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  • Buried in Vadencourt British Cemetery, Maissemy, France. (www.cwgc.org)
Person Details
Stapleford Nottinghamshire
Charles Edward was the son of Edward Henry and Elizabeth Bend Watkin (née Atkin). His father Edward Henry was born in Stapleford in 1872, the son of Joseph and Ann Watkin (née Johnson), and baptised at Stapleford St Helen in March the same year. The family came from Stapleford, and in 1891 Joseph, an engine driver, and his wife were living on Nottingham Road with their children Edward an engine cleaner, Joseph a butcher, Lizzie, Mary and Helena. His mother Elizabeth Bend was also born in Stapleford, birth registered 1872 (J/F/M), the daughter of Charles and Emma Charlotte Atkin (née Bend) who were married at Stapleford St Helen in 1864. Emma Charlotte died in March 1879 (buried St Helen churchyard), less than a year after the birth of her youngest child in 1878. In 1881 Charles, a grocer, was living at 26 Nottingham Road, Stapleford, with his daughter Eliza (15), who was housekeeper to the family, and her four siblings. Edward and Elizabeth were married in 1895 and had four children who were born in Stapleford: Charles Edward b. 1896, Nevil Johnson b. 1899, Josephin Mary b. 1800 and Bernard b. 1902. In 1901 Edward, now a locomotive fireman, and Elizabeth were living at Branksome Villas, Nottingham Road, with their three children, Charles, Nevil and Josephine. The youngest child, Bernard was born the following year. The family had moved to 9 Lower Park Street, Stapleford, by 1911. Charles was a factory hand (lace industry) but his siblings were school age. Edward and Elizabeth were still living at 9 Lower Park Street when their son was killed in 1917. Edward died in 1934 and his widow in 1949. She was survived by her three children, Nevil, Josephine and Bernard.
1911 - factory hand (lace industry). 1915 - gave his occupation on enlistment as a lace hand.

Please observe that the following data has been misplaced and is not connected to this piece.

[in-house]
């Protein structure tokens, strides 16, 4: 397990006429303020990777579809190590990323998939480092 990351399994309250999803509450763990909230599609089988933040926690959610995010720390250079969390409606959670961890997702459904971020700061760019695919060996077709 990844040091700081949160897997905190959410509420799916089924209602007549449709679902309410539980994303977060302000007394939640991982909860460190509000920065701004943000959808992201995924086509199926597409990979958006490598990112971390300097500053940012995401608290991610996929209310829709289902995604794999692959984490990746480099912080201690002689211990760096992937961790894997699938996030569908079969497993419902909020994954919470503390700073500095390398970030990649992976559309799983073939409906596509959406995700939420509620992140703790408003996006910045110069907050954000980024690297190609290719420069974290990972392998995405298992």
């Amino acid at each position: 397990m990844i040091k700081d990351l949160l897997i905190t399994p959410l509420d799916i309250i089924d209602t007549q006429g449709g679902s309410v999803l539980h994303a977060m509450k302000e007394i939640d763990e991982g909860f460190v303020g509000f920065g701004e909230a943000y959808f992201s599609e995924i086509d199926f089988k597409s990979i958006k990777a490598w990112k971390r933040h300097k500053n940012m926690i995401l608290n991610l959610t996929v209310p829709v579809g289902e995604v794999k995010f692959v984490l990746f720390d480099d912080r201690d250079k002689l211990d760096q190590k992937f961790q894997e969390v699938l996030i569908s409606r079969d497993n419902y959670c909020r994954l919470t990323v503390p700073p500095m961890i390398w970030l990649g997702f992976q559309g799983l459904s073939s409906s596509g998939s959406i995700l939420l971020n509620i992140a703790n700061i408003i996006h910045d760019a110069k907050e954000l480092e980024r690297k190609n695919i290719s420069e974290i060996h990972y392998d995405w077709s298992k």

09 Apr 1917
21
2939698 - CWGC Website
201903
9 Lower Park Street Stapleford Nottinghamshire. Enlisted Ikeston, Derbyshire.
Lance Corporal
2/5th Bn Sherwood Foresters (Notts & Derby Regiment)
2/5th Bn Sherwood Foresters. A Territorial Force battalion, it was formed at Derby on 16 October 1914 as a second line unit. Formerly part of 2nd Notts & Derby Brigade, 2nd North Midland Division, the formation became 178th Brigade, 59th (2nd North Midland) Division, in August 1915. The battalion moved to Ireland in April 1916 and stationed initially in Dublin and later at Curragh, then in January 1917 moved to Favont on Salisbury Plain. It was then transferred to the BEF France, landing at Le Havre on 26 February 1917. Charles' Army Service Record survives. He enlisted at Ilkeston, Derbyshire, on 15 November 1915 on a Short Service (Duration of War) engagement. He was 19 years 8 months old and 5'9" tall. Religion: Wesleyan Methodist. Charles was transferred to the Army Reserve and not mobilized until 24 January 1916; he was posted to the 2/5th Bn. Sherwood Foresters the following day. Qualified as a Lewis gunner (undated), Charles was promoted lance corporal on 16 February 1917, shortly before the battalion was posted to the BEF France. The battalion embarked at Folkestone on 26 February, disembarking Boulogne the same day. Charles was killed in action on 9 April 1917, the first day of the Battle of Arras (9 April-16 May 1917), and is buried in Vadencourt British Cemetery, Maissemy, France (grave ref. IV.B.2). The history of the cemetery indicates that Charles' grave was brought in to the cemetery from either the surrounding battlefields or burial grounds after the Armistice. Service: Home 24 January 1916-25 February 1917. BEF France 26 February 1917-9 April 1917. Charles qualified for the British War Medal and Victory Medal. CWGC - History of Vadencourt British Cemetery (extract): ''Maissemy passed into British hands in 1917. It was captured by the enemy on the 21st March 1918 ... Vadencourt British Cemetery (called at first Vadencourt New British Cemetery) was begun in August 1917, by fighting units, and used until March 1918 ... These original graves are in Plots I-III. After the Armistice these plots were enlarged, and Plots IV and V made, by the concentration of graves from the surrounding battlefields and from a few small burial grounds. These scattered graves were mainly of April 1917, and March, April, September and October 1918, and many of them represented casualties of the 59th (North Midland) Division. [Two of the burial grounds are named and these included casualties killed in April 1917].' (www.cwgc.org)
Some records cite Watkins but he was registered Watkin. Additional Research by David Nunn. Charles' service record includes a War Office memo dated December 1917 to the OIC Infantry Records (Lichfield) requesting the return of any personal property to Charles' father at 9 Lower Park Street. The memo was annotated in manuscript, 'no effects.' However, in June 1919 his parents signed a receipt for their son's effects which comprised a photograph album, cap badge, keys on ring, religious book, handkerchief, wallet and correspondence.
Remembered on

Photos

  • Buried in Vadencourt British Cemetery, Maissemy, France. (www.cwgc.org)
    Charles Edward Watkin - Buried in Vadencourt British Cemetery, Maissemy, France. (www.cwgc.org)